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Crews accelerate work on Highway 23 Bypass at Paynesville, Minn.

Construction crews continue their work Thursday on the state Highway 23 Bypass, a project that eventually will move highway traffic around the city of Paynesville instead of through it. A new phase of the project is set to begin this week -- connecting the bypass to the existing highway on the east end. A detour will be in effect for an estimated seven weeks. (Tribune photo by Ron Adams)

PAYNESVILLE -- Construction crews working on the state Highway 23 bypass around Paynesville will be putting in overtime and working double shifts to make up for lost time during the state shutdown.

The project begins a new phase this week when the east connection to the 7.8-mile bypass will be constructed, resulting in a detour that will be in place until mid-October.

The detour extends from the east end of Paynesville to Roscoe.

The detour was originally supposed to last 90 days.

But the shutdown caused crews to lose "three weeks of the best construction weather," said Paul Rasmussen, project engineer with the Minnesota Department of Transportation District 8 office in Willmar.

The detour has been shortened to last about seven weeks to make sure that leg of the project is finished before the snow and ice season.

In order to cram 12 weeks of work into seven, contractors will be putting in additional hours, which is expected to increase the cost of the $32.2 million project, said Rasmussen.

This part of the project includes excavation of 3.5 million cubic yards of dirt and construction of 3,000 feet of road that will connect the bypass to Highway 23.

"It's certainly a lot to get into a short time frame," Rasmussen said.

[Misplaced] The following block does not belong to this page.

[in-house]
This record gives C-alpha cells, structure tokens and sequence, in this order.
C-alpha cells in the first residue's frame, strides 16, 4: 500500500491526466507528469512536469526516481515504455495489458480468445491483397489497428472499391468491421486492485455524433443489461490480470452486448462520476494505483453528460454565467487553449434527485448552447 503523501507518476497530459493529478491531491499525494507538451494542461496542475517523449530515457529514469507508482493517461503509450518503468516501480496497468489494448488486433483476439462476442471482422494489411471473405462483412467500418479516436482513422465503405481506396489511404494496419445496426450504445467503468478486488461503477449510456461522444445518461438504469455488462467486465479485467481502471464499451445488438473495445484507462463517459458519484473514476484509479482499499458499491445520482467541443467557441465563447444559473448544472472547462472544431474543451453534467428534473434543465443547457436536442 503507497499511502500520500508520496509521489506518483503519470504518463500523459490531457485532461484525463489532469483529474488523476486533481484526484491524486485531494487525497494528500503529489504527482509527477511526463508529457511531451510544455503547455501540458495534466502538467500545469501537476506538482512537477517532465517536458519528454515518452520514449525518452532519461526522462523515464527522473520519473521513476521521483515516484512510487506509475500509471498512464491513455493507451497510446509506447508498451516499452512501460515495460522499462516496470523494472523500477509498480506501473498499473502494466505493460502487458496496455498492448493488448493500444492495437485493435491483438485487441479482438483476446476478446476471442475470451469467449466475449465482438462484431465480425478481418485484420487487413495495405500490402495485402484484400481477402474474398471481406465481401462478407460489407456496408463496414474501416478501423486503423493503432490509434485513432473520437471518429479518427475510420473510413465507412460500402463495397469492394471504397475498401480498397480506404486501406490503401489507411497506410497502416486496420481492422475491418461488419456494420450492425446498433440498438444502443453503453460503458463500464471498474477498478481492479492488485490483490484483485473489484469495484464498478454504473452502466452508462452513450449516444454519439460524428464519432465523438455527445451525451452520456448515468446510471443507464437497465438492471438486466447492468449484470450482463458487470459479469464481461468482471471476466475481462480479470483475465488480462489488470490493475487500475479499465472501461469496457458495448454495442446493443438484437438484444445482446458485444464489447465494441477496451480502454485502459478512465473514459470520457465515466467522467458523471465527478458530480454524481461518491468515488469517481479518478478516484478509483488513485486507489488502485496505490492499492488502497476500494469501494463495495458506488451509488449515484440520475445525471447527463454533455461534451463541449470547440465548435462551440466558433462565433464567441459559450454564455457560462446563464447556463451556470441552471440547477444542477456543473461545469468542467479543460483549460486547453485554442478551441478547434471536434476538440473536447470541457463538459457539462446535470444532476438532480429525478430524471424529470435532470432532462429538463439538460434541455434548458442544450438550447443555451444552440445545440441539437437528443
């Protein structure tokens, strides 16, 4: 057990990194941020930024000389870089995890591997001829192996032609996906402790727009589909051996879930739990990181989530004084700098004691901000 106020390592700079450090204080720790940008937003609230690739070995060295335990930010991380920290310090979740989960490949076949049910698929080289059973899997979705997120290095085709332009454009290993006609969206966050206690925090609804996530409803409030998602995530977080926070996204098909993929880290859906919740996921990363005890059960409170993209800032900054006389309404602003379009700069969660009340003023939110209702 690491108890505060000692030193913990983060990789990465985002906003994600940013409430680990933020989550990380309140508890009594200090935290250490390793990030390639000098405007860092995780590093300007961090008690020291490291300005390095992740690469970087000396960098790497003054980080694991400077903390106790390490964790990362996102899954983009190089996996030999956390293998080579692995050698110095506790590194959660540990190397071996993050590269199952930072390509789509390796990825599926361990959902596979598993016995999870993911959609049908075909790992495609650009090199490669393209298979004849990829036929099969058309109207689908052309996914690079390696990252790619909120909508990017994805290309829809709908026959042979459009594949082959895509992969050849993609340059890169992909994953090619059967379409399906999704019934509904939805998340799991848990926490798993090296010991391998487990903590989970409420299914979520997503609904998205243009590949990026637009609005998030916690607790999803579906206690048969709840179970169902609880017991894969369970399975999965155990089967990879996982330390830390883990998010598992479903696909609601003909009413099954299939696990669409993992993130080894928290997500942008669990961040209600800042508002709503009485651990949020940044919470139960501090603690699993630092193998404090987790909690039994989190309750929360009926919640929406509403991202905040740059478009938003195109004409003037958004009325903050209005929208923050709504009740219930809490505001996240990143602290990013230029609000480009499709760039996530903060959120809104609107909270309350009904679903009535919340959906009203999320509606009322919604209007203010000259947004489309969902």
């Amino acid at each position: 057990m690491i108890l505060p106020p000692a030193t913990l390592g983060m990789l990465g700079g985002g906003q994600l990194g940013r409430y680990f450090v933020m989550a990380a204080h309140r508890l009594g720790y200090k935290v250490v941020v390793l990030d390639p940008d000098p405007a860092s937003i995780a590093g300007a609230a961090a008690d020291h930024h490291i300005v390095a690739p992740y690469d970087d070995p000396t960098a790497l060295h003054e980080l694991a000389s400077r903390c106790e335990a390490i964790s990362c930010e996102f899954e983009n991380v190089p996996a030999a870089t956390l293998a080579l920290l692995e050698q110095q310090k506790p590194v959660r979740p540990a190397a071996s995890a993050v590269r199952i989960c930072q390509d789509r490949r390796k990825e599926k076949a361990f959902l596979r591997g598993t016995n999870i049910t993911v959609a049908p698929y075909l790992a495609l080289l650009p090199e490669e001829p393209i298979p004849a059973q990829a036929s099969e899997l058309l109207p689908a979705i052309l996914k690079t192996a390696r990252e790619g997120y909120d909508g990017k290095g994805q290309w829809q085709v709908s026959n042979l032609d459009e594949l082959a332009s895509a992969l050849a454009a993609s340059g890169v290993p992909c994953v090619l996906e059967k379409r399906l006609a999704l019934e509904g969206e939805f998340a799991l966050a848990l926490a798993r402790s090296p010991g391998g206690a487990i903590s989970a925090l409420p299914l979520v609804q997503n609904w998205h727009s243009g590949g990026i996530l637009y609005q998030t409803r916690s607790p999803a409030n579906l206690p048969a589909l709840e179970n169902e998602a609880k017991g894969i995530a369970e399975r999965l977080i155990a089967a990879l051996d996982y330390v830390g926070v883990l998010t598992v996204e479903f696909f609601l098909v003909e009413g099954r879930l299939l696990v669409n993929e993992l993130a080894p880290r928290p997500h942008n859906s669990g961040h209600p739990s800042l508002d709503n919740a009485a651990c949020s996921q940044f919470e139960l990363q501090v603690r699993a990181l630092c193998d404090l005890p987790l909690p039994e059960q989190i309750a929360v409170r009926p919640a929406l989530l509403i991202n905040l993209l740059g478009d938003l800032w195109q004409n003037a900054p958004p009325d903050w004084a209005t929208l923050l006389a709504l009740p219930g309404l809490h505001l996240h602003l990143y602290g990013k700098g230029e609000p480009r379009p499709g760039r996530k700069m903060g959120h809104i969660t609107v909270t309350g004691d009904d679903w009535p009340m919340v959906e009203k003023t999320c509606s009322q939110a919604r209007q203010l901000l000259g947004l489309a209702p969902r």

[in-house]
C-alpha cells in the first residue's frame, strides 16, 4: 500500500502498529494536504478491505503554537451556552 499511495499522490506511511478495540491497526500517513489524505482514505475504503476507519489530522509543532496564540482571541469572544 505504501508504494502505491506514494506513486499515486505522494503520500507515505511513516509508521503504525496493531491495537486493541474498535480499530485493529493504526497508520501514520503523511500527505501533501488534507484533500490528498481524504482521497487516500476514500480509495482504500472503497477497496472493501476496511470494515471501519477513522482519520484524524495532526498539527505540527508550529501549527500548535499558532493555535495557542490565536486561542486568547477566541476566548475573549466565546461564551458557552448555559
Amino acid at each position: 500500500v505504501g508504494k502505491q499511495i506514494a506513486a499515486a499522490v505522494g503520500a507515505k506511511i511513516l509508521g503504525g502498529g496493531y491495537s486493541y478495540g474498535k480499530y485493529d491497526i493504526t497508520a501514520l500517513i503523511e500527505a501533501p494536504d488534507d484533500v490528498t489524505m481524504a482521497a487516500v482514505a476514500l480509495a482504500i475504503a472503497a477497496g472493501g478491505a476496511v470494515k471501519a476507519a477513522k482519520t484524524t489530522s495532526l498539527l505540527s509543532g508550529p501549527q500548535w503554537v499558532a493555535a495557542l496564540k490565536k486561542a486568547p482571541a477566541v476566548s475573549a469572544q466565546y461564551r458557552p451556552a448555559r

Even though the shutdown cost the project time, MnDOT Project Supervisor Bill Knofczynski said it will be done by the target date of next August.

"I'd say we're still on schedule," said Knofczynski, who called the Paynesville bypass an "ideal" project. "If we get good weather, we'll go a long ways this year."

Besides the good working relationship with the host city of Paynesville, he said the sandy conditions on the corridor have made it possible to continue working despite heavy rains all summer.

If the route had been on clay, the project would be one year behind schedule, Knof-czynski said.

Besides the bypass connection, crews will also begin pouring pavement on the west end of the four-lane highway, he said.

When the detour ends, motorists will be able to drive on the new exit and entrance ramps to Paynesville and get a taste of a small part of the project.

As part of the two-mile detour, traffic will be detoured onto Stearns County Road 33, Stearns County Road 16, Stearns County Road 10, Stearns County Road 68/114 and then back to Highway 23.

The bypass extends from north of New London, from Kandiyohi County Road 6 to west of 263rd Avenue in Paynesville, and includes grading, paving, construction of eight bridges and lighting.

Carolyn Lange

A reporter for more than 30 years, Carolyn Lange covers regional news with the West Central Tribune.

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